• Search Google Scholar
    • Export Citation
  • 7

    Bridwell KH, Lewis SJ, Lenke LG, Pedicle subtraction osteotomy for the treatment of fixed sagittal imbalance. J Bone Joint Surg Am. 2003;85(3):454463.

    • Search Google Scholar
    • Export Citation
  • 8

    Kim YJ, Bridwell KH, Lenke LG, Results of lumbar pedicle subtraction osteotomies for fixed sagittal imbalance: a minimum 5-year follow-up study. Spine (Phila Pa 1976). 2007;32(20):21892197.

    • Search Google Scholar
    • Export Citation
  • 9

    Bridwell KH. Decision making regarding Smith-Petersen vs. pedicle subtraction osteotomy vs. vertebral column resection for spinal deformity. Spine (Phila Pa 1976). 2006;31(19)(suppl):S171S178.

    • Search Google Scholar
    • Export Citation
  • 10

    Cogniet A, Aunoble S, Rigal J, Clinical and radiological outcomes of lumbar posterior subtraction osteotomies are correlated to pelvic incidence and FBI index: prospective series of 63 cases. Eur Spine J. 2016;25(8):26572667.

    • Search Google Scholar
    • Export Citation
  • 11

    Ozturk AK, Sullivan PZ, Arlet V. Sacral pedicle subtraction osteotomy for an extreme case of positive sagittal balance: case report. J Neurosurg Spine. 2018;28(5):532535.

    • Search Google Scholar
    • Export Citation
  • 12

    Hsieh PC, Ondra SL, Wienecke RJ, A novel approach to sagittal balance restoration following iatrogenic sacral fracture and resulting sacral kyphotic deformity. Technical note. J Neurosurg Spine. 2007;6(4):368372.

    • Search Google Scholar
    • Export Citation
  • 13

    Pennington Z, Ahmed AK, Goodwin CR, The use of sacral osteotomy in the correction of spinal deformity: technical report and systematic review of the literature. World Neurosurg. 2019;130:285292.

    • Search Google Scholar
    • Export Citation
  • 14

    Bronson WH, Dai A, Protopsaltis T. S1 pedicle subtraction osteotomy for fixed sagittal imbalance and lumbosacral kyphosis. Clin Spine Surg. 2019;32(6):233236.

    • Search Google Scholar
    • Export Citation
  • 15

    Lau D, Deviren V, Ames CP. The impact of surgeon experience on perioperative complications and operative measures following thoracolumbar 3-column osteotomy for adult spinal deformity: overcoming the learning curve. J Neurosurg Spine. 2019;32(2):207220.

    • Search Google Scholar
    • Export Citation
  • 16

    Bodin A, Roussouly P. Sacral and pelvic osteotomies for correction of spinal deformities. Eur Spine J. 2015;24(suppl 1):S72S82.

  • 17

    Ames CP, Smith JS, Scheer JK, Impact of spinopelvic alignment on decision making in deformity surgery in adults: a review. J Neurosurg Spine. 2012;16(6):547564.

    • Search Google Scholar
    • Export Citation
  • 18

    Kuntz C IV, Levin LS, Ondra SL, Neutral upright sagittal spinal alignment from the occiput to the pelvis in asymptomatic adults: a review and resynthesis of the literature. J Neurosurg Spine. 2007;6(2):104112.

    • Search Google Scholar
    • Export Citation
  • 19

    Kuntz C IV, Shaffrey CI, Ondra SL, Spinal deformity: a new classification derived from neutral upright spinal alignment measurements in asymptomatic juvenile, adolescent, adult, and geriatric individuals. Neurosurgery. 2008;63(3)(suppl):2539.

    • Search Google Scholar
    • Export Citation
  • 20

    Roussouly P, Labelle H, Rouissi J, Bodin A. Pre- and post-operative sagittal balance in idiopathic scoliosis: a comparison over the ages of two cohorts of 132 adolescents and 52 adults. Eur Spine J. 2013;22(suppl 2):S203S215.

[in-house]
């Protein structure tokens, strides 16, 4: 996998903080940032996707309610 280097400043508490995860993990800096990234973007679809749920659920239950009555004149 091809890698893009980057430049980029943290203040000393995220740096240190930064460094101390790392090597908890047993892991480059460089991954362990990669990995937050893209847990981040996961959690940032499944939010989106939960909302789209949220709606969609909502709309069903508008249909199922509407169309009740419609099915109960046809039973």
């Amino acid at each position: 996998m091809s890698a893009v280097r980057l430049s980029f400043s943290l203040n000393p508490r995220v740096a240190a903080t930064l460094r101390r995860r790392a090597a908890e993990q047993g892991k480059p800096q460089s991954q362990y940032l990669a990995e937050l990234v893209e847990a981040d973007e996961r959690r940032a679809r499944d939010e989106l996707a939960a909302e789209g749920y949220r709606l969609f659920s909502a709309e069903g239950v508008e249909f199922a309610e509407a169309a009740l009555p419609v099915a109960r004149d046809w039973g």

• Search Google Scholar
    • Export Citation
  • 21

    Marty C, Boisaubert B, Descamps H, The sagittal anatomy of the sacrum among young adults, infants, and spondylolisthesis patients. Eur Spine J. 2002;11(2):119125.

    • Search Google Scholar
    • Export Citation
  • 22

    Jackson RP, Phipps T, Hales C, Surber J. Pelvic lordosis and alignment in spondylolisthesis. Spine (Phila Pa 1976). 2003;28(2):151160.

    • Search Google Scholar
    • Export Citation
  • 23

    Wilson PD Jr, Levine DB. Compensatory pelvic osteotomy for ankylosing spondylitis. A case report. J Bone Joint Surg Am. 1969;51(1):142148.

    • Search Google Scholar
    • Export Citation
  • 24

    Vanaclocha V, Vanaclocha-Saiz A, Rivera-Paz M, S1 pedicle subtraction osteotomy in sagittal balance correction. A feasibility study on human cadaveric specimens. World Neurosurg. 2019;123:e85e102.

    • Search Google Scholar
    • Export Citation
  • 25

    Dalle Ore CL, Ames CP, Deviren V, Lau D. Perioperative outcomes associated with thoracolumbar 3-column osteotomies for adult spinal deformity patients with rheumatoid arthritis. J Neurosurg Spine. 2019;30(6):822832.

    • Search Google Scholar
    • Export Citation
  • 26

    Dalle Ore CL, Ames CP, Deviren V, Lau D. Outcomes following single-stage posterior vertebral column resection for severe thoracic kyphosis. World Neurosurg. 2018;119:e551e559.

    • Search Google Scholar
    • Export Citation
  • 27

    Lau D, Osorio JA, Deviren V, Ames CP. The relationship of older age and perioperative outcomes following thoracolumbar three-column osteotomy for adult spinal deformity: an analysis of 300 consecutive cases. J Neurosurg Spine. 2018;28(6):593606.

    • Search Google Scholar
    • Export Citation
  • 28

    Bianco K, Norton R, Schwab F, Complications and intercenter variability of three-column osteotomies for spinal deformity surgery: a retrospective review of 423 patients. Neurosurg Focus. 2014;36(5):E18.

    • Search Google Scholar
    • Export Citation
  • 29

    Lau D, Dalle Ore CL, Reid P, Utility of neuromonitoring during lumbar pedicle subtraction osteotomy for adult spinal deformity. J Neurosurg Spine. 2019;31(3):397407.

    • Search Google Scholar
    • Export Citation

Metrics

All Time Past Year Past 30 Days
Abstract Views 447 447 447
Full Text Views 36 36 36
PDF Downloads 19 19 19
EPUB Downloads 0 0 0